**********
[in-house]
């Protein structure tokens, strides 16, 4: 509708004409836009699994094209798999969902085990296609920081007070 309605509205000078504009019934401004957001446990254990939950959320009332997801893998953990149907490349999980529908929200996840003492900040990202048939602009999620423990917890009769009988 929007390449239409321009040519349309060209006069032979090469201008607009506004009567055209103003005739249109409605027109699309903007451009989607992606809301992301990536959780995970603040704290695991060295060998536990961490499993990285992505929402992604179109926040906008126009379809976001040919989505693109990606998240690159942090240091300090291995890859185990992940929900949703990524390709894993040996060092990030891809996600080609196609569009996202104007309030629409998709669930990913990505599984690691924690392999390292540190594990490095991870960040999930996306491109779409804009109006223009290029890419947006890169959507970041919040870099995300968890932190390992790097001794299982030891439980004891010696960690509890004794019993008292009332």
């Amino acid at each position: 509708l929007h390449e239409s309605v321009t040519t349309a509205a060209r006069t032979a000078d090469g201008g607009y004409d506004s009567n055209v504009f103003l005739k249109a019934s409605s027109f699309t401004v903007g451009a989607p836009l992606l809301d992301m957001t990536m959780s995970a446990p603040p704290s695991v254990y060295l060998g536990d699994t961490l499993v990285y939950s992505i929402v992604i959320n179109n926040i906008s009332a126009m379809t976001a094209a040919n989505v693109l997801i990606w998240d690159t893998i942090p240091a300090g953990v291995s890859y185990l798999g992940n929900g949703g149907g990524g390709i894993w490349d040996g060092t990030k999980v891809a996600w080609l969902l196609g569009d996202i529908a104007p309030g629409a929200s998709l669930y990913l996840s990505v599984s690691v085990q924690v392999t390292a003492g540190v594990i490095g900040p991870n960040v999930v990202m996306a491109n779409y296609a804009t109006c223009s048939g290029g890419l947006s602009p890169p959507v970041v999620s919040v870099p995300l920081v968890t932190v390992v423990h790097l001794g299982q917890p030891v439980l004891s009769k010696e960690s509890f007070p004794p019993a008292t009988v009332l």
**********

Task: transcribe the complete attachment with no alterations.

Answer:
[in-house]
């Protein structure tokens, strides 16, 4: 509708004409836009699994094209798999969902085990296609920081007070 309605509205000078504009019934401004957001446990254990939950959320009332997801893998953990149907490349999980529908929200996840003492900040990202048939602009999620423990917890009769009988 929007390449239409321009040519349309060209006069032979090469201008607009506004009567055209103003005739249109409605027109699309903007451009989607992606809301992301990536959780995970603040704290695991060295060998536990961490499993990285992505929402992604179109926040906008126009379809976001040919989505693109990606998240690159942090240091300090291995890859185990992940929900949703990524390709894993040996060092990030891809996600080609196609569009996202104007309030629409998709669930990913990505599984690691924690392999390292540190594990490095991870960040999930996306491109779409804009109006223009290029890419947006890169959507970041919040870099995300968890932190390992790097001794299982030891439980004891010696960690509890004794019993008292009332």
């Amino acid at each position: 509708l929007h390449e239409s309605v321009t040519t349309a509205a060209r006069t032979a000078d090469g201008g607009y004409d506004s009567n055209v504009f103003l005739k249109a019934s409605s027109f699309t401004v903007g451009a989607p836009l992606l809301d992301m957001t990536m959780s995970a446990p603040p704290s695991v254990y060295l060998g536990d699994t961490l499993v990285y939950s992505i929402v992604i959320n179109n926040i906008s009332a126009m379809t976001a094209a040919n989505v693109l997801i990606w998240d690159t893998i942090p240091a300090g953990v291995s890859y185990l798999g992940n929900g949703g149907g990524g390709i894993w490349d040996g060092t990030k999980v891809a996600w080609l969902l196609g569009d996202i529908a104007p309030g629409a929200s998709l669930y990913l996840s990505v599984s690691v085990q924690v392999t390292a003492g540190v594990i490095g900040p991870n960040v999930v990202m996306a491109n779409y296609a804009t109006c223009s048939g290029g890419l947006s602009p890169p959507v970041v999620s919040v870099p995300l920081v968890t932190v390992v423990h790097l001794g299982q917890p030891v439980l004891s009769k010696e960690s509890f007070p004794p019993a008292t009988v009332l």